Monzo gained funding support from old faithful investors from previous rounds, and also new support from the likes of Stripe.
Once again, challenger bank Monzo has received a grand show of confidence, raking in a significant £71 million its latest funding round.
Among the group that contributed to the round are Stripe, with venture capitalist Sir Michael Moritz arriving among new backers of the company, accelerating its progress toward launching current accounts.
Faithful supporters from previous Monzo funding rounds also returned to help, Orange Digital Ventures, Passion Capital and Thrive Capital all responded to the challenger bank’s latest call.
While continuing on its current account project, Monzo is under pressure from mounting losses due to its pre-paid card service. This problem has been intensified by the influx of customer joining Monzo.
By the summer of 2017, this problem had already been responsible for the accumulation of £7.9 million in losses, and the challenger bank’s current account plan is set to stem the he damaging flow.
Work on the Monzo current account is well underway, with numerous accounts being trialled by staff members in the run up to a widespread release, with the progress now braced and fortified by the substantial funding round.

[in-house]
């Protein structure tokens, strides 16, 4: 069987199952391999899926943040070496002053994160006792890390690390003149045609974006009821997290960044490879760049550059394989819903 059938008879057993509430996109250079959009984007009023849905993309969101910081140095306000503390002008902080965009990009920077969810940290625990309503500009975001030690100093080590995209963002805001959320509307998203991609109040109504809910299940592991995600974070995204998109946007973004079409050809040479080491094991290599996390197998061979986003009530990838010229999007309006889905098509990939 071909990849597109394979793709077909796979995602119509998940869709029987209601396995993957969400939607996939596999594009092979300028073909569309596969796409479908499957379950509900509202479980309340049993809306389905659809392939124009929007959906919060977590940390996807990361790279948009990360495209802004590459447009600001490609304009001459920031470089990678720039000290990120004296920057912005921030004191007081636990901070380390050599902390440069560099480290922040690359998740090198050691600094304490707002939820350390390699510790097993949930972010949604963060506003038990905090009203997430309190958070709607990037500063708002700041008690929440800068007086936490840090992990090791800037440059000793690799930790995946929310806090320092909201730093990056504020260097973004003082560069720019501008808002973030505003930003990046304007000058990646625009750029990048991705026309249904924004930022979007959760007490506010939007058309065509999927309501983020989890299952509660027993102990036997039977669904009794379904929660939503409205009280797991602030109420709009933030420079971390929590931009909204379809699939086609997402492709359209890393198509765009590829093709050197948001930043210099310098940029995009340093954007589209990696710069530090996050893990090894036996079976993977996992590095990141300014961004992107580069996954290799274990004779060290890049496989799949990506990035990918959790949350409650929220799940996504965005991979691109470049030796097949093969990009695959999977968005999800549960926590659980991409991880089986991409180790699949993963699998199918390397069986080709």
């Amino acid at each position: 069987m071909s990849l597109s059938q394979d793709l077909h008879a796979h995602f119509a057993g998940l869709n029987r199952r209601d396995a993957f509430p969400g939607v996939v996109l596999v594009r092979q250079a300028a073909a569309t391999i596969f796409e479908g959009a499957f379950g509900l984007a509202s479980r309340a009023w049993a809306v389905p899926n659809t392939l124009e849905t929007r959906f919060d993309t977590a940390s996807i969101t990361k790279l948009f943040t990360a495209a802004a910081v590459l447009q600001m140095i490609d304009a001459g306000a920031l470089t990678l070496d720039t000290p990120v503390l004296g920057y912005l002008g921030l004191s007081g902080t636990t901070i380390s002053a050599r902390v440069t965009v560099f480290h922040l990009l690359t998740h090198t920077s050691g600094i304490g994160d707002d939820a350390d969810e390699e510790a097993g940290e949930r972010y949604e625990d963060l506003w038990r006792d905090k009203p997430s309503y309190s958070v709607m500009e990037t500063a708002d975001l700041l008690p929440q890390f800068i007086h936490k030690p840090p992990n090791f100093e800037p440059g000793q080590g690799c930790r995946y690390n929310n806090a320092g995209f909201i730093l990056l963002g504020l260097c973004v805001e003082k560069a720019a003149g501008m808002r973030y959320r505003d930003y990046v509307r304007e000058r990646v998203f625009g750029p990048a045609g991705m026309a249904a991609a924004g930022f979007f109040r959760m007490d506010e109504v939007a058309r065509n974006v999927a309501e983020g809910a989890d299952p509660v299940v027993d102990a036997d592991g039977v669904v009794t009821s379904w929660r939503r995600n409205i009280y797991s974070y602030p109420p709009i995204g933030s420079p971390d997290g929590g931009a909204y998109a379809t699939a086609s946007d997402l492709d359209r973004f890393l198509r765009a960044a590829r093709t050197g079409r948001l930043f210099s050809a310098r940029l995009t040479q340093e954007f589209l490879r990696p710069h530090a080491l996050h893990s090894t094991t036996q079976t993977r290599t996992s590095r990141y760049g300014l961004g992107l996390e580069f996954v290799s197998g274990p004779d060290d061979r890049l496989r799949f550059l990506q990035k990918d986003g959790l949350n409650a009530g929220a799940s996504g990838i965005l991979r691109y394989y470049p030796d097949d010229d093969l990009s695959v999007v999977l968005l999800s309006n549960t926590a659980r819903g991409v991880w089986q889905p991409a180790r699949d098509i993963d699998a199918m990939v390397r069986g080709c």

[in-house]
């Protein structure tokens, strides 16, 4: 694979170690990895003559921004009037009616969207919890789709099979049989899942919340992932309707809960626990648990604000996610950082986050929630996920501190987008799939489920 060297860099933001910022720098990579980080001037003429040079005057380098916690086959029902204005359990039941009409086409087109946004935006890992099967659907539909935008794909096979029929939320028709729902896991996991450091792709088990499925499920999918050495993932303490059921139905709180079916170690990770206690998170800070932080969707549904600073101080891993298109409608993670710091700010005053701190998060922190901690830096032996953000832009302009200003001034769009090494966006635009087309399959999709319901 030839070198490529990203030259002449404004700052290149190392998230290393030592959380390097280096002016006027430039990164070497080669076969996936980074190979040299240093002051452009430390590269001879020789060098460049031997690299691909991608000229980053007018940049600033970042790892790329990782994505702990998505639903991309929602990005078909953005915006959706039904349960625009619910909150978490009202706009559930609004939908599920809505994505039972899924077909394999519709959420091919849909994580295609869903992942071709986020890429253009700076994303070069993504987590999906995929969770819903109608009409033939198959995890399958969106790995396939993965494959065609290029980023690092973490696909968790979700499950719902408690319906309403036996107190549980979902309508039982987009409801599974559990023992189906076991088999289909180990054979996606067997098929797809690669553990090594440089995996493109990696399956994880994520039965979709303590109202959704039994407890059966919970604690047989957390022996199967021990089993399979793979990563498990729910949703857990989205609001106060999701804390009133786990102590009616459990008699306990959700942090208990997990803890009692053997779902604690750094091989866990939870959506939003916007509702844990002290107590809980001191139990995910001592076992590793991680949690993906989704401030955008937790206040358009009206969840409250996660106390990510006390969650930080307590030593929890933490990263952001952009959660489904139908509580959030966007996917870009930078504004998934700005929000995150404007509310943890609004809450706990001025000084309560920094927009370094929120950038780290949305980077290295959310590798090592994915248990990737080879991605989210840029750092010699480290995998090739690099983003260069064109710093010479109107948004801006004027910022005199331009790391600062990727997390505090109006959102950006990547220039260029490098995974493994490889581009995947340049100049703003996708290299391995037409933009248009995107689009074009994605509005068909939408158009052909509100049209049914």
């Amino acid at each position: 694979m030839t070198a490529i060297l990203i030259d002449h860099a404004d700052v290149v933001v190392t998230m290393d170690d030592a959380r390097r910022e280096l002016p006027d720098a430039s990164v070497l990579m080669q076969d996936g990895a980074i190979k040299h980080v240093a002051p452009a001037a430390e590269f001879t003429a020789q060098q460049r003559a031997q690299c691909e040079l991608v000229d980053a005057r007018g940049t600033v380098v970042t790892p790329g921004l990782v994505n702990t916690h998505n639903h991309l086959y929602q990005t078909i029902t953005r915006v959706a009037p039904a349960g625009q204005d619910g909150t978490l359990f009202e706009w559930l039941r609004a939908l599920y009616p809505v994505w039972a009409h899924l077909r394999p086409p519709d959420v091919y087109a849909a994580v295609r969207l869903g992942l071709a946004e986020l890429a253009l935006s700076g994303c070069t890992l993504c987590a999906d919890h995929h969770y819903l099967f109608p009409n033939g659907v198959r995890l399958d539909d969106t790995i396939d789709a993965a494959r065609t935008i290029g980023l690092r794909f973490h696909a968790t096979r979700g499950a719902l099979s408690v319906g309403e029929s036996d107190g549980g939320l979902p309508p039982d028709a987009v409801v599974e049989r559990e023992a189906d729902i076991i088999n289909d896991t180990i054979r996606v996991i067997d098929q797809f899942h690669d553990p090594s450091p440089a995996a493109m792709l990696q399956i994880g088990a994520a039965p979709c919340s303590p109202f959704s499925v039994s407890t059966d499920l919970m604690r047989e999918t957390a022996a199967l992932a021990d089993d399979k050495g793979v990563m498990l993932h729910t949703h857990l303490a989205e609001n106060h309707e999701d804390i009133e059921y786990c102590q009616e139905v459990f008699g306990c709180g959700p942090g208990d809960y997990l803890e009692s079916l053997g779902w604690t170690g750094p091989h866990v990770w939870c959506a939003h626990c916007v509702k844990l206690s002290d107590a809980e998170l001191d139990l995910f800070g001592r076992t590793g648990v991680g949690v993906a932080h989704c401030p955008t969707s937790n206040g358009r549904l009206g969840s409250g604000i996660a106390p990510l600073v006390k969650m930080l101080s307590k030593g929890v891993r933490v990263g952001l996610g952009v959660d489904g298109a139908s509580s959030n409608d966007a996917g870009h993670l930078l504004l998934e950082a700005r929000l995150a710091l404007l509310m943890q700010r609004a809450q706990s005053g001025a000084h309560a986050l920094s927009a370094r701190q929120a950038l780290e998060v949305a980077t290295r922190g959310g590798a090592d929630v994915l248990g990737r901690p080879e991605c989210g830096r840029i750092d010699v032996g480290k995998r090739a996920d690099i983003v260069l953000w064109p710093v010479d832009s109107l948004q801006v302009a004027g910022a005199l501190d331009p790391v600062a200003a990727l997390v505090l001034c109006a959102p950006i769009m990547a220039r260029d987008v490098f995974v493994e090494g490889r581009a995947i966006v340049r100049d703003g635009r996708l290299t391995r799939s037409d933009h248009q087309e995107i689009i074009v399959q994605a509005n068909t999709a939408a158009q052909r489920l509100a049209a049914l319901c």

Tom Blomfield, Monzo CEO, speaking to TechCrunch, said: “Pre-paid is just a very difficult business to create something sustainable, but it is a great way to start… We’ll start to roll out some revenue-generating products in the next few weeks and months, particularly lending and third-party partnerships.”
The money gained in the recent funding round will be spent on readying and supporting customers in the transition to current accounts, as well as increasing its staff base to support and manage the uptake of its new offering.
The bank’s name has rapidly become widely familiar, but it must be remembered that it burst onto the banking scene in full force earlier this year only. In April 2017, Monzo gained its full license, having functioned on a restricted one for the previous two years, a time frame that puts the banks meteoric progress into perspective.